By Preston Wilder
The space station needs to be shut down, and only the President of the United States has the ‘kill codes’. Jake Lawson (Gerard Butler) has a cunning plan: the President is due to address a party conference, and will be freshening up in his hotel room beforehand. He, Jake, can sneak into the room – with the help of his brother’s Secret Service girlfriend – and steal the codes while the Prez is taking a shower! This is a hilarious plan, possibly marking the first time that movies have shown the leader of the free world performing his ablutions. (Does he keep the kill codes in his trouser pocket? Does he sing in the shower?) Alas, the plan gets abandoned, and Jake has to settle for kidnapping the President instead.
Even that is a pretty silly twist in a film that purports to be torn from the headlines, warning of the risks of global warming – then again, Geostorm is a pretty silly movie, though it takes a while to discern just how silly. I admit the po-faced tone threw me at first. “Everyone was warned, but no-one listened,” sighs the narrator in the opening lines, going on to recount how the weather went mad in 2019, a heatwave killed 2 million people in Madrid and so on and so forth, forcing the world to band together and create a network of protective high-tech satellites known as ‘Dutch Boy’. In a year of real-life earthquakes in Mexico, wildfires in Iberia, volcanos threatening to erupt in Bali, 46-degree days in Nicosia and two consecutive hurricanes in the Caribbean – plus a recent ‘ex-hurricane’ in Ireland, of all places – any tale of extreme weather has our attention.
The beefy presence of bad-movie talisman Gerard Butler doesn’t inspire confidence that Geostorm will do justice to its subject, especially when it focuses more on Jake’s bickering with estranged brother Max (Jim Sturgess) than it does on the perils of climate change. Will the world ultimately be destroyed due to sibling rivalry? But the turning point, for me, came about 45 minutes in, when Cheng Long, a scientist in Hong Kong, comes to Max with exciting news. Cheng was in Hong Kong when extreme heat led to roads cracking open, fireballs erupting, skyscrapers toppling onto each other and falling like ninepins; this disaster was put down to a gas-mains explosion (!) but Cheng knows what’s really going on, viz. a secret conspiracy. He meets Max to tell him so – but, just as he’s about to say hello, a thug comes up behind him and pushes him into traffic! Cheng lies on the asphalt, dying. Max leans over him, trying to figure out what’s going on – and Cheng just has time for one vital clue. “Zeus!… Zeus!” he mutters, then promptly expires.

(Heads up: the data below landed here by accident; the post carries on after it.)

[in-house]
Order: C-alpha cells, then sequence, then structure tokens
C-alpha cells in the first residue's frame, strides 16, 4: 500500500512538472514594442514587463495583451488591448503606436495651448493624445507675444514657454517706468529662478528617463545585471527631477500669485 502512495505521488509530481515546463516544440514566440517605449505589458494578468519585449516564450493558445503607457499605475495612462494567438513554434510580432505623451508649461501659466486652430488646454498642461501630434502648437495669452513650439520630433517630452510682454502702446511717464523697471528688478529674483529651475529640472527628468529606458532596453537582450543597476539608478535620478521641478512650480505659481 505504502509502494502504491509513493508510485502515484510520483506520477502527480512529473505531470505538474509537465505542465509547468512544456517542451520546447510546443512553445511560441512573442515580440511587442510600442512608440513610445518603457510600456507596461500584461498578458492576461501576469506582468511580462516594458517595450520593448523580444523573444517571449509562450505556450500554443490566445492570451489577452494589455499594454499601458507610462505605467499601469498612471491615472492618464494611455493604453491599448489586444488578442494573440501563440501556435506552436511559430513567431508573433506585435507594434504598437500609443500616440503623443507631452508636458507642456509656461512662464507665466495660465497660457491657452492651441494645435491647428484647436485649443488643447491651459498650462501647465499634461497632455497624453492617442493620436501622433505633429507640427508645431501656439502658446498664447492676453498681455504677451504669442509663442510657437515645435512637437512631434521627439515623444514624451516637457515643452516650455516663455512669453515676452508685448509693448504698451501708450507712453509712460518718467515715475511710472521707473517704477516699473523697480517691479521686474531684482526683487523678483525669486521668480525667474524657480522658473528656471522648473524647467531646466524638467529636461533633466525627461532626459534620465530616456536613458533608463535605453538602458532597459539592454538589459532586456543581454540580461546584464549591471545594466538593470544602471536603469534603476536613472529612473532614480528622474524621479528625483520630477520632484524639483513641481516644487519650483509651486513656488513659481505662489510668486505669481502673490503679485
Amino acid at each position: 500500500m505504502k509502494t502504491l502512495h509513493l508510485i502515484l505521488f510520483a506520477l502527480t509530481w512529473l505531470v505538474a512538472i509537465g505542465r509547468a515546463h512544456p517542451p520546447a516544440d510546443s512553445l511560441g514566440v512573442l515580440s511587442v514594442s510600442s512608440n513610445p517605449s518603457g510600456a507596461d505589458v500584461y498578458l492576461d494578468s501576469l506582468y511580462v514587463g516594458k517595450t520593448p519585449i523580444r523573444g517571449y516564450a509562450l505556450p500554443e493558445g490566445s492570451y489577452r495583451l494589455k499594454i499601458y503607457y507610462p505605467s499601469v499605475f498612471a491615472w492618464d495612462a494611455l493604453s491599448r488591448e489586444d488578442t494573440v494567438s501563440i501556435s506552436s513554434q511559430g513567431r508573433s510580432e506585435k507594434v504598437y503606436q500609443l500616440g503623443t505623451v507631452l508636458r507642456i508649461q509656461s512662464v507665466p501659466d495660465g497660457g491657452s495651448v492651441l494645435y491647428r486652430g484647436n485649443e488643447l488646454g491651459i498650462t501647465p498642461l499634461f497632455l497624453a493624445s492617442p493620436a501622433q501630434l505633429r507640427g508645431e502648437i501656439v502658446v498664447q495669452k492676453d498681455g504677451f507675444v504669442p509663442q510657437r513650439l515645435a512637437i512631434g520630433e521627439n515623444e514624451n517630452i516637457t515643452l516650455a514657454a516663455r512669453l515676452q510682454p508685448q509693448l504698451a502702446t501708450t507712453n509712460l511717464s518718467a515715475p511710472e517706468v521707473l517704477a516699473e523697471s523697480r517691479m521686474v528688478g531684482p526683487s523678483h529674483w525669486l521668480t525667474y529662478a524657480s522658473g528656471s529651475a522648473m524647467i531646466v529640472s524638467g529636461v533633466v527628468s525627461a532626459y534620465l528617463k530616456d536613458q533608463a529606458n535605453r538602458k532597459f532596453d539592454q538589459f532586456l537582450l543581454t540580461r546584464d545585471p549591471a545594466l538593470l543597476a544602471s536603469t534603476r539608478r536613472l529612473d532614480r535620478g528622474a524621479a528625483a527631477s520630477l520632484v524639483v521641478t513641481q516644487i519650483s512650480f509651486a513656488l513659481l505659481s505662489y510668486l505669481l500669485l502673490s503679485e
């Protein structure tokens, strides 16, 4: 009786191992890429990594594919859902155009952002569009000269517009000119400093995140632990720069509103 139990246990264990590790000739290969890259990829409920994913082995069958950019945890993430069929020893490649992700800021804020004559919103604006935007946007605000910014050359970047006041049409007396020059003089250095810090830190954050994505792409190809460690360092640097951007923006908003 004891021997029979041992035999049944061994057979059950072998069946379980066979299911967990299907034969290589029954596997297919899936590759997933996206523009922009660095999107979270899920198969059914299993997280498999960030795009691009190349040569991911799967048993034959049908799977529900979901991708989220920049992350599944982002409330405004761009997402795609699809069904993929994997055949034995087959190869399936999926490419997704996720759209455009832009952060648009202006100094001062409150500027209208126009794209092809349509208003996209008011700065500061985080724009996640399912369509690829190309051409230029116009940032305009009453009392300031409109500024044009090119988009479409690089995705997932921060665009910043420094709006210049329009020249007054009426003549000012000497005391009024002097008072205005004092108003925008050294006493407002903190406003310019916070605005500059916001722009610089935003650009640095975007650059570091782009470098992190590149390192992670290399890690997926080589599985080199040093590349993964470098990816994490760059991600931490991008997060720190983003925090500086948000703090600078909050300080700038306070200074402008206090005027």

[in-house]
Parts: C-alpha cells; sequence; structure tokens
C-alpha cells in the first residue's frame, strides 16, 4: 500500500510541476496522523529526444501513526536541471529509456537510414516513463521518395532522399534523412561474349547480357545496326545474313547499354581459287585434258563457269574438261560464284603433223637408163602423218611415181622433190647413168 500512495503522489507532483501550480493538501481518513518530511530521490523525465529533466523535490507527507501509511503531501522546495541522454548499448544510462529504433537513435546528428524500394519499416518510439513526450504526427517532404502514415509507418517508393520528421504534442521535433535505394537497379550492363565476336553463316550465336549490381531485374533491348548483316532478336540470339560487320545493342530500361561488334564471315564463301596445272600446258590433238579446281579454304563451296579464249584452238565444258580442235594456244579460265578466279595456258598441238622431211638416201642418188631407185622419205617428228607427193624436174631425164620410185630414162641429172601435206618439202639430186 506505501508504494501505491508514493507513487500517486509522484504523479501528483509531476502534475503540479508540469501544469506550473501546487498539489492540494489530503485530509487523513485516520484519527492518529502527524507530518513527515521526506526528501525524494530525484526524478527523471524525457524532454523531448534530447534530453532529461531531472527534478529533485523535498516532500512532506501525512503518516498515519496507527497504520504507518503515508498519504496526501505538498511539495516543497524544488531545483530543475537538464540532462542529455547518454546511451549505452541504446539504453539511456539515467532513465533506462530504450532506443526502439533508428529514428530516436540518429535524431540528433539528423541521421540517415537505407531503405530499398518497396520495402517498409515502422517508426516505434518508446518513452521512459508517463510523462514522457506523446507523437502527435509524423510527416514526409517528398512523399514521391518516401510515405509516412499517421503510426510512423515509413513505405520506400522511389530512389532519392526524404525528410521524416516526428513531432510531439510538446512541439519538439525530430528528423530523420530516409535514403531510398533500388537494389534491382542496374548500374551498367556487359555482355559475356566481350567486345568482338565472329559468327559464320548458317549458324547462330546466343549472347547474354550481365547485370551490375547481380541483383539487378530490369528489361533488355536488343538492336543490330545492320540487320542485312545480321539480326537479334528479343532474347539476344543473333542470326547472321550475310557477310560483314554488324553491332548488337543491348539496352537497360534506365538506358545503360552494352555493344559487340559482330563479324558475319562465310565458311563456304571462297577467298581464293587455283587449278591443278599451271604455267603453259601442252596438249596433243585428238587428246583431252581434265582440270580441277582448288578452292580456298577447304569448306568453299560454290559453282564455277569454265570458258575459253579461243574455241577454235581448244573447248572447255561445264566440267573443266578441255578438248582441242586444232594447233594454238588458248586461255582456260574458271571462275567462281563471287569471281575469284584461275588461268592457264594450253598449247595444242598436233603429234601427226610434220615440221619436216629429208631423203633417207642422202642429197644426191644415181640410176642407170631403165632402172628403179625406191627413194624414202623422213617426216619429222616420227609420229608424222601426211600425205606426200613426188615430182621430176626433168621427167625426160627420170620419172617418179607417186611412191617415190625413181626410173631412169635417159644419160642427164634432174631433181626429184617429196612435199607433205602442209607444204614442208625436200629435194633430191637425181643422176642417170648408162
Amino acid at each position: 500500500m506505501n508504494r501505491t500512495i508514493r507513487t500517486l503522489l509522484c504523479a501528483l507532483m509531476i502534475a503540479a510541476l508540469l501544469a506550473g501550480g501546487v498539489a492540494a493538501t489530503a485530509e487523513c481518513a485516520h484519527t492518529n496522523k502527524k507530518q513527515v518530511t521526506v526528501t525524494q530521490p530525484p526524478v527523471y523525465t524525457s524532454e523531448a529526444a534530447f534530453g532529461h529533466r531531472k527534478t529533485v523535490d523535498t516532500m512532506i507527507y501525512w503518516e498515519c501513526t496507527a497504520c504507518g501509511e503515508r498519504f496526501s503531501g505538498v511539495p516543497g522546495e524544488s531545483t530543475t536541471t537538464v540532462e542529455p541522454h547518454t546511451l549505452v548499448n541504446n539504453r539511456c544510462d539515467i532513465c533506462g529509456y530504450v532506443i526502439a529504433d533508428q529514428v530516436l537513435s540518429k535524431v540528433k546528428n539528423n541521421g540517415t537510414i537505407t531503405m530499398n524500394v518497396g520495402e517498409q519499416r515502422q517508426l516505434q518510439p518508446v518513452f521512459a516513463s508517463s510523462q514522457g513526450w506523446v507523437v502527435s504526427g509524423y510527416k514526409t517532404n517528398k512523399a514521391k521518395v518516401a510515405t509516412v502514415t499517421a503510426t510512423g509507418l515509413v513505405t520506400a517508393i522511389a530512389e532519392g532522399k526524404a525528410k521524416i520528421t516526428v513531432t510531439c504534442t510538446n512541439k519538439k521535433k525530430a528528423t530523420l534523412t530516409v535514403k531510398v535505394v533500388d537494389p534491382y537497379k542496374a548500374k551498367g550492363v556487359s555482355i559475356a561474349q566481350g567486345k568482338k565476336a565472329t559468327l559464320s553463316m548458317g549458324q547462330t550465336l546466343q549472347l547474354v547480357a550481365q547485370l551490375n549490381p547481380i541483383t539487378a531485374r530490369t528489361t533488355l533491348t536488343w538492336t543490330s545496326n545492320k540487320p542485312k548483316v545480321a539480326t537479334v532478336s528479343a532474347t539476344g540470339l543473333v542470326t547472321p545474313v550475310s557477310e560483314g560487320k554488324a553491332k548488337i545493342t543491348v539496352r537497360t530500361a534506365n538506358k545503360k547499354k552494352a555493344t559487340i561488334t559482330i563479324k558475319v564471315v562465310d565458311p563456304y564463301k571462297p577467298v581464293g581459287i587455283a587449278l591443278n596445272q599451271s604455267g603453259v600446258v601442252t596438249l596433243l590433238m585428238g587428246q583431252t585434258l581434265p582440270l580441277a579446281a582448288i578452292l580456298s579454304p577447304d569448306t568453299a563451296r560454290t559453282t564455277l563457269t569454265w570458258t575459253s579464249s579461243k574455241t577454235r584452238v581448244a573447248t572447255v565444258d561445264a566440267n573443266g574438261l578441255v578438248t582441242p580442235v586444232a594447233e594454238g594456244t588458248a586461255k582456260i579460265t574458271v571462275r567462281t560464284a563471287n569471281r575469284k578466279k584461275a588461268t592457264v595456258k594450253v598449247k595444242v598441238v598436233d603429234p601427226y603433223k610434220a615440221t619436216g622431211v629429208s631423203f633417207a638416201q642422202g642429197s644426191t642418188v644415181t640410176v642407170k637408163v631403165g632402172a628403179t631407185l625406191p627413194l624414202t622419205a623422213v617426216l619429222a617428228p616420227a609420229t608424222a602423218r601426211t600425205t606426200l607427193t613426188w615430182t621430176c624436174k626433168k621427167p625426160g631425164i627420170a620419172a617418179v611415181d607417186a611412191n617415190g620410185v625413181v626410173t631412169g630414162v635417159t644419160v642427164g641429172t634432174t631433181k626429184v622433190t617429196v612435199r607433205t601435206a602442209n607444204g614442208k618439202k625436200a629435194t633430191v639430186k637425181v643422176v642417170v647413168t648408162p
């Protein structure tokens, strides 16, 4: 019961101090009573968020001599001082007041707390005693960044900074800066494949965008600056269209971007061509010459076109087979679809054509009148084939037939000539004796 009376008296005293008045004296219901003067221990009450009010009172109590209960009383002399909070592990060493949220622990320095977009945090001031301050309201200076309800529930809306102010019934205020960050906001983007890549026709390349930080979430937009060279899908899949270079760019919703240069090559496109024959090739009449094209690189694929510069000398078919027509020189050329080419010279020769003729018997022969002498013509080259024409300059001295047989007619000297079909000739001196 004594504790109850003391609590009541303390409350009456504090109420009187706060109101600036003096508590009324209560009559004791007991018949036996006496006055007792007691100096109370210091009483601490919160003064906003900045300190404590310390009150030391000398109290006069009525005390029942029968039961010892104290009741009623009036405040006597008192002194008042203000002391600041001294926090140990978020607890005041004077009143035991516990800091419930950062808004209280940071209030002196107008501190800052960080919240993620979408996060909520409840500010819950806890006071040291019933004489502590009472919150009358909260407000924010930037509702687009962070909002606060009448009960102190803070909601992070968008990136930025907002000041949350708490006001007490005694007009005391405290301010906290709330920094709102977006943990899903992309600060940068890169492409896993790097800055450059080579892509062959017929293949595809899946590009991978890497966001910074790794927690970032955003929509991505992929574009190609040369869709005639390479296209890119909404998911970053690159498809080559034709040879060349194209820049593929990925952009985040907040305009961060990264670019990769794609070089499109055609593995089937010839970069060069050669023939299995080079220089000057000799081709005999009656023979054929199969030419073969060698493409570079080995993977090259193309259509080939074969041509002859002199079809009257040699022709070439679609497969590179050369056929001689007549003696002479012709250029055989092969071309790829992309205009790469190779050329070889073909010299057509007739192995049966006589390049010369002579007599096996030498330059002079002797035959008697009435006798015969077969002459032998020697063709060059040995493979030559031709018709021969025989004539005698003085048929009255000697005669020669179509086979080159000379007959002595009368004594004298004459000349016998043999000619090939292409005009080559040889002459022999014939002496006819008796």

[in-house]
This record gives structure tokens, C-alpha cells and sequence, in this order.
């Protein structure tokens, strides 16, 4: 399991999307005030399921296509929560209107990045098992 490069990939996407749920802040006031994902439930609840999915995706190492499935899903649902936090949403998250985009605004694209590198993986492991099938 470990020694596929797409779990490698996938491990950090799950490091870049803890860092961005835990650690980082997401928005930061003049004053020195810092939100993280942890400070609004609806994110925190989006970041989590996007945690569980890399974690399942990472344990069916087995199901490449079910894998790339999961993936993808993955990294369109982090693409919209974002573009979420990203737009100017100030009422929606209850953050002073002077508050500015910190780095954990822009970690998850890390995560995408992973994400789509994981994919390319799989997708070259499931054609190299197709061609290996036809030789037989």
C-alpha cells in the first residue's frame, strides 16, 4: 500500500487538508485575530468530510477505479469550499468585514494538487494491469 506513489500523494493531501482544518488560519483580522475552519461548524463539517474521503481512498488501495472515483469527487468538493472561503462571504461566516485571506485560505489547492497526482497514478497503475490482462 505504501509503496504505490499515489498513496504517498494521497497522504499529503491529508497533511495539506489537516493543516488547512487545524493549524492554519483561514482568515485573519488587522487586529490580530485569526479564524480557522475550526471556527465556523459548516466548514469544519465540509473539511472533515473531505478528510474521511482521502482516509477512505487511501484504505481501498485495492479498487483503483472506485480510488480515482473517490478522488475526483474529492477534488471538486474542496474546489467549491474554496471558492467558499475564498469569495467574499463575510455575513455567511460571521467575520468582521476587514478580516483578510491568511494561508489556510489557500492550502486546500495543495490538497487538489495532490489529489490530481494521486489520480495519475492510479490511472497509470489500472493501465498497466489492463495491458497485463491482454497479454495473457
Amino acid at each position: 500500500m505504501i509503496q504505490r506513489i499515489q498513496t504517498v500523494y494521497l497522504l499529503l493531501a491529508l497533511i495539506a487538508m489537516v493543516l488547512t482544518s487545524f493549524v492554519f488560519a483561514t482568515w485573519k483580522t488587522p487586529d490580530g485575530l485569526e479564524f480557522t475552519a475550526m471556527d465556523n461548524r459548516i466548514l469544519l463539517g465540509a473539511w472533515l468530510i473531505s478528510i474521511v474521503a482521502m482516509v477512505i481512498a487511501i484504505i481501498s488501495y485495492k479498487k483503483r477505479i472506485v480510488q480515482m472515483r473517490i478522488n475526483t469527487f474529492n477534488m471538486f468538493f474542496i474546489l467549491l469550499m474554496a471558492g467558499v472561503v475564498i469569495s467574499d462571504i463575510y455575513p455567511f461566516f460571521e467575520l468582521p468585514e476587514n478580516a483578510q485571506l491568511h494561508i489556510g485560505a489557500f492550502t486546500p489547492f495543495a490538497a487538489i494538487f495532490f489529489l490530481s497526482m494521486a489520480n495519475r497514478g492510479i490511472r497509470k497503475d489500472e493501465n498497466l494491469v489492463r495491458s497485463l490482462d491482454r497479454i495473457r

That was when I knew that Geostorm (directed by Dean Devlin, who produced Independence Day) can only be enjoyed, if at all, as a cheesy B-movie – though of course your mileage will vary. You may only realise it later, when a scene of tornados hitting Mumbai is played off a street urchin looking for his dog. (Spoiler: boy and dog are reunited in the end.) The penny may not drop till that bit where Jake plans to steal the kill codes while the President’s taking a shower. It seems clear, however, that the film can’t be taken seriously. This is a film with that glorious cliché where Jake starts describing his plan, then his sidekick supplies the rest of the plan and adds “Of course!”. (‘We can give Gerard Butler $1 billion…’ ‘…so he’ll retire gracefully and not make any more movies. Of course!’) This is a film where the geostorm – a series of simultaneous catastrophic weather events – is announced by a digital countdown reading: “Time To Geostorm 1:30:00”.
I suppose it doesn’t really matter: even a silly movie about global warming makes the point about global warming. I also have quite a high tolerance for this kind of thing, relishing stock details like the flamboyant, socially awkward hacker who helps save the world (see also: DJ Qualls in The Core, Donald Glover in The Martian), in this case an African-American woman with mushroom-cloud hair and enormous circle earrings. (“Looks like we got a bro-spiracy here!” she declares cheerfully.) Above all, this is a film where the special effects are smarter than the script: there’s a sense of awe in seeing Rio devastated by an ice storm, or Tokyo pounded by giant hailstones – and perhaps a little schadenfreude in seeing Dubai (a city with one of the largest carbon footprints in the world) nearly flattened by a massive tsunami. For all its cheesy shortcomings, Geostorm shows us terrible, deeply harrowing images: cities in ruins, victims screaming, the President of the United States naked in the shower. Well OK, not that last one.
DIRECTED BY Dean Devlin
STARRING Gerard Butler, Jim Sturgess, Ed Harris, Abbie Cornish
Sci fi action
US 2017 109 mins